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LA Theater Review


Do the disaffected youth of suburban America ever get boring? Those out-of-high-school dreamers who pump our would-be urbane egos by seeing L.A. and NYC as pinnacles of the cultural universe? Of course, the truth is that kids are the same all over -- and so are prisonlike aspects of life after high school anywhere, where escaping the sameness is all about choices and opportunities. Damn that thing called reality. Playwright Eric Bogosian's heightened portrait of trapped, six-pack-toting 20-somethings is often wonderfully and frighteningly spot on; and in a new production of his 1994 play, a new group of artists captures a lot of real-life grit and humor and heartache. What the stylish production doesn't do is get a handle on the kind of theatricality that's needed to pull it all off and make us see even a glimmer of hope.

Director April Shih obviously has an affinity for SubUrbia. And, with a film- and TV-style intimacy, her actors go to interesting, freeform places. The trio of losers hanging out at the local 7-Eleven consists of Jeff (well-portrayed by Brandan Halpin as geekishly cool); Buff (an appealing, boyish Dan Sykes); and brooding, Nietzsche-embracing Gulf War vet Tim (Daren Kagasoff). They're joined by Jeff's wannabe performance artist girlfriend, Sooze (a delightful Caroline White), and her friend, the damaged Bee-Bee (Ashley Holliday, quite effective), when the news arrives that Pony, their now rock-star pal (the gorgeous Preston Vanderslice) is coming to town (a smooth Lacy Phillips plays his hot publicist). Yeah, it all gets way surreal in that alcohol-infused, emotions-bared, hanging-out-on-the-sidewalk kind of way, but unfortunately too much of the time Shih doesn't stop the performers from playing for the camera rather than a live audience; we simply can't hear them, and the show stops dead in its tracks. Even the very strong Lak Rana, as the Pakistani storeowner, falls into this trap, and Kagasoff is completely in over his head.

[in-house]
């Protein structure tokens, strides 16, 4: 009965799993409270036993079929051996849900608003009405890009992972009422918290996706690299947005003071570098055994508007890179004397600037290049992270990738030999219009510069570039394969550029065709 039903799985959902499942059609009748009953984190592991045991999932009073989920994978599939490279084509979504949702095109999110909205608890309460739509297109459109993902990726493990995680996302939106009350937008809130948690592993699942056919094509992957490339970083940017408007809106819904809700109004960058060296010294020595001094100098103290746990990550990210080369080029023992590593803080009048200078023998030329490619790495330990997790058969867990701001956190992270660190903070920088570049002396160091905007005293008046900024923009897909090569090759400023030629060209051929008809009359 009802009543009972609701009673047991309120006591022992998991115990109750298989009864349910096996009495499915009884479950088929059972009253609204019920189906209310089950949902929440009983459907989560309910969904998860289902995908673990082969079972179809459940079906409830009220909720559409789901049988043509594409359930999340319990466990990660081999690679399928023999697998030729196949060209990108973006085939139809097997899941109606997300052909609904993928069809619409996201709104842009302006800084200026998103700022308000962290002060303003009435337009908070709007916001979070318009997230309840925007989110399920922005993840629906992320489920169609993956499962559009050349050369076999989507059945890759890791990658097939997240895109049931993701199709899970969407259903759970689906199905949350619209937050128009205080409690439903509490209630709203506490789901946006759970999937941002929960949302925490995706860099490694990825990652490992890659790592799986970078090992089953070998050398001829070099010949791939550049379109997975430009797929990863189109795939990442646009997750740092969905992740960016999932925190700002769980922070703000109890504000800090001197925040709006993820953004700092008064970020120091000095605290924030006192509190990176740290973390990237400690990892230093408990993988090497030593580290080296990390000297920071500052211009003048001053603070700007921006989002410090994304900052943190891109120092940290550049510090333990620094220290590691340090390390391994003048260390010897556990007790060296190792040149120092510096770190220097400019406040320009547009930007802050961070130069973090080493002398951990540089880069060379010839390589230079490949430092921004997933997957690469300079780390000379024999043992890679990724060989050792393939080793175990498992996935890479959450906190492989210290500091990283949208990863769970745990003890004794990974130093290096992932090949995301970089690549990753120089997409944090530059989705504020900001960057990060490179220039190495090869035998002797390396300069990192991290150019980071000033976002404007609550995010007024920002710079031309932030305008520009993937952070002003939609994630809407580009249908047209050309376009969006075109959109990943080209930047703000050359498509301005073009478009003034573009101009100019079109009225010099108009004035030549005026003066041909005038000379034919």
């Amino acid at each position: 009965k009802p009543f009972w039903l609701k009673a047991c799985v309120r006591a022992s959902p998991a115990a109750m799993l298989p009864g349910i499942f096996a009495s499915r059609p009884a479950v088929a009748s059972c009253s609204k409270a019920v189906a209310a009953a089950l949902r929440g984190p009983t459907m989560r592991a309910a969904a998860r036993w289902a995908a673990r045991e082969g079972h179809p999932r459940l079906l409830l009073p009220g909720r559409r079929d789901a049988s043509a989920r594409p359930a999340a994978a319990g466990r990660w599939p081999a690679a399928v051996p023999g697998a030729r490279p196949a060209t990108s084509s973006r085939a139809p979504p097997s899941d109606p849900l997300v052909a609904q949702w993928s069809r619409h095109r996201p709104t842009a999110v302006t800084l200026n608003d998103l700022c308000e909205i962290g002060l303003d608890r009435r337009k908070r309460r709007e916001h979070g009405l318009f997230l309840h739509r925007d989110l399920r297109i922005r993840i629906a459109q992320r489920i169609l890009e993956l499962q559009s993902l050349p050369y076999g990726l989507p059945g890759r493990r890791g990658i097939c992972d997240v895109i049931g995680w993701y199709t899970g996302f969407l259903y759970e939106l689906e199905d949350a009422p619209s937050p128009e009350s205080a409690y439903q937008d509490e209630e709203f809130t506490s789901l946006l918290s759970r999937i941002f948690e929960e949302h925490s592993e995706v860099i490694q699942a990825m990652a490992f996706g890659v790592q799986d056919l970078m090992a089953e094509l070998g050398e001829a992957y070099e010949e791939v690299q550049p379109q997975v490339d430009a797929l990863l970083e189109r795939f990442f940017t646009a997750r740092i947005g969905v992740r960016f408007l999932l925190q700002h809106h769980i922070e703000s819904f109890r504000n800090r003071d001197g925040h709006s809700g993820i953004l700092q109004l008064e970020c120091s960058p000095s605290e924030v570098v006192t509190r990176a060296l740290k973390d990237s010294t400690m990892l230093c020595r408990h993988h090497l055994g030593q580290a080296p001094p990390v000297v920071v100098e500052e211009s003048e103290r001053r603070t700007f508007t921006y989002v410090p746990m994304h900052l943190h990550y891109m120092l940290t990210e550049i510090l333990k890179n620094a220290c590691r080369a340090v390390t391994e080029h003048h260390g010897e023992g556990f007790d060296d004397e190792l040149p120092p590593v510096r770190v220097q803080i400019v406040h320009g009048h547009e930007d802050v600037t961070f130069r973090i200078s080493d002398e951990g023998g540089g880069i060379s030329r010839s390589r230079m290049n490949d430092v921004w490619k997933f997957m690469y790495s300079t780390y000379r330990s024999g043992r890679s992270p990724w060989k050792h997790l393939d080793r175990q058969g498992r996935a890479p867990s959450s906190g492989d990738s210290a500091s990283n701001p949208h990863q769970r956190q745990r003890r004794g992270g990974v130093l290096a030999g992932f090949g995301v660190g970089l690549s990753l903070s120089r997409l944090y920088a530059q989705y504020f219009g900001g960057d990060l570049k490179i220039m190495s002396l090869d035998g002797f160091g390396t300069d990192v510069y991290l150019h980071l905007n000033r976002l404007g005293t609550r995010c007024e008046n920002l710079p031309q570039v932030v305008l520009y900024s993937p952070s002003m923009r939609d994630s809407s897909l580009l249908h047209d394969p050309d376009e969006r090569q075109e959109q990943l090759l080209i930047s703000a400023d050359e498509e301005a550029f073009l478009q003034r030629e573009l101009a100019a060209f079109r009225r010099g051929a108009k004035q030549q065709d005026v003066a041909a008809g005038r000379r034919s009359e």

And though Kristin Piccolo's set looks great, it's not always in sync with Chris Burton's lighting and lends itself to very static and problematic staging. So at the end of a rather unfocused trip into SubUrbia, there's no light at the end of the tunnel.

Presented by April Shih and Pullman Lane Productions at the Whitmore-Lindley Theatre Center,

11006 Magnolia Blvd., North Hollywood.

Fri.-Sat. 8 p.m., Sun. 3 p.m. Sep. 21-Nov. 4.

(818) 728-1693.

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